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on 18 October 2013
This is a well researched but easy to read book. It gives you the facts about Richard lll and presents a complete picture of the man who history has re-written about. The author does have his own point of view and there are times when this prevails in the book, however this is the most factual book on the subject I have read to date. The information on the DNA was very well written and although at times it goes into great detail and is a bit long in the presentation it is well worth reading. I loved this book and would recommend it to anyone who wants a first overall view of Richard lll.
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on 28 February 2014
I have always been interested in Richard III, and am a member of the Richard III society, and like many others, keenly followed the search for Richard III's grave. But if you want to know where it all began and the breakthroughs that made the search a success then this is the book to read. It is a very well written book, and dare I say adheres to the scientific method of not declaring things to be fact but clearly states what is known without hyperbole and the best thing is that it is really entertaining.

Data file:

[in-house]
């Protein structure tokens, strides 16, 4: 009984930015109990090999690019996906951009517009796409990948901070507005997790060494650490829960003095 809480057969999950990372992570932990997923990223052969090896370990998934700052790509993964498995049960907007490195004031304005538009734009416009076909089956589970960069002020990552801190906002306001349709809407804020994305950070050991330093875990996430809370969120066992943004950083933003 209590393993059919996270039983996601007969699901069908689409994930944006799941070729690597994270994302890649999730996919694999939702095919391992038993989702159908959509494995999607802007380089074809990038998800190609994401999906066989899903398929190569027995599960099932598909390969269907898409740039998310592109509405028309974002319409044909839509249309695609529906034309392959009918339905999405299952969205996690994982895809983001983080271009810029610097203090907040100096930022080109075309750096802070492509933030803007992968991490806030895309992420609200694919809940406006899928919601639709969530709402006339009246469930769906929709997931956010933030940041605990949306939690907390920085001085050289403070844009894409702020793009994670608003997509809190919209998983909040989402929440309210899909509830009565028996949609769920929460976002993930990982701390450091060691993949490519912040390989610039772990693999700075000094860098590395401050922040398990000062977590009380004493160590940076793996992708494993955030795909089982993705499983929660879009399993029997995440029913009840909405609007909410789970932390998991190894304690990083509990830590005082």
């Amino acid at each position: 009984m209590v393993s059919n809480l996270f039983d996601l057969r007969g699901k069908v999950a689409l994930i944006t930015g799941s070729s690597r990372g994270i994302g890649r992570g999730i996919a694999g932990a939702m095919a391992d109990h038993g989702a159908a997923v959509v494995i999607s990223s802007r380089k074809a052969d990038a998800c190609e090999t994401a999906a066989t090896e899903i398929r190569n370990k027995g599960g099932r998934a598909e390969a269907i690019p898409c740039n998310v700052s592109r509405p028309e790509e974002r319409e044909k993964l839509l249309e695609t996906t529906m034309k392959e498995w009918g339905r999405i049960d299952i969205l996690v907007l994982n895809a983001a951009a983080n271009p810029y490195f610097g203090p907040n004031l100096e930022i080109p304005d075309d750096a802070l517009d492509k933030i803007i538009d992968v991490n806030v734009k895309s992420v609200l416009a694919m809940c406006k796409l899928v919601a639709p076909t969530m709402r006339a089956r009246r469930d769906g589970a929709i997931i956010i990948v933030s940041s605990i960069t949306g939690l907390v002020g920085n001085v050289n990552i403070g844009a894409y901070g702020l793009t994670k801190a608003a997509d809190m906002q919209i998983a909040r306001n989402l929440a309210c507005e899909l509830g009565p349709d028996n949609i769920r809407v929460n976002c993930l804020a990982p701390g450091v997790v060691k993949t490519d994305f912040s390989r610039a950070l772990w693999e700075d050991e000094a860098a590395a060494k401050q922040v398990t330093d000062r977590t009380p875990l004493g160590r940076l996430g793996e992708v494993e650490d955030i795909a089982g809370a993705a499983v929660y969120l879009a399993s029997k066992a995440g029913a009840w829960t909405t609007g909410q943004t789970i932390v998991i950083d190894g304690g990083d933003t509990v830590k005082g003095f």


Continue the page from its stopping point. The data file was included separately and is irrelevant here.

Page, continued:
The most fascinating aspect of this work, is that it was published in 2012, a year before the actual dig began that discovered the grave and Richard's bones. And here we see the scientific method at work - all of John's research allowed him to predict the outcome of dig insofar as the location and the fact that there would be no stone sarcophagus.

Buy it if you can get a copy of it. Copies are hard to find!
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on 2 January 2014
I bought this book from Amazon and find it to be somewhere between an interesting read and a bit of a learned tome.
You have to stick at it and gradually it becomes absorbing. Lots of facts you did not know about customs and rules of the time governing Richard's life and how families intertwined not just in Britain but across Europe. The DNA section is fascinating to the lay man and reveals how the geneology was traced down the years. I really feel I have got to know poor Richard a bit and see him in a different light.
Just one maddening gripe. Why oh why is the text print so small?. To read this book in bed requires 20/20 vision and candle power equivalent to the Edistone Lighthouse. Surely it could have been printed with standard text size like any other book. I found this aspect of the book a bit frustrating.
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on 7 March 2016
Nothing wrong with the content - my problem is with THE SIZE OF THE TEXT. It is so small, I find it very difficult to read. This seems to be a growing trend with academic books. I would rather pay more to have books with 'normal' size text.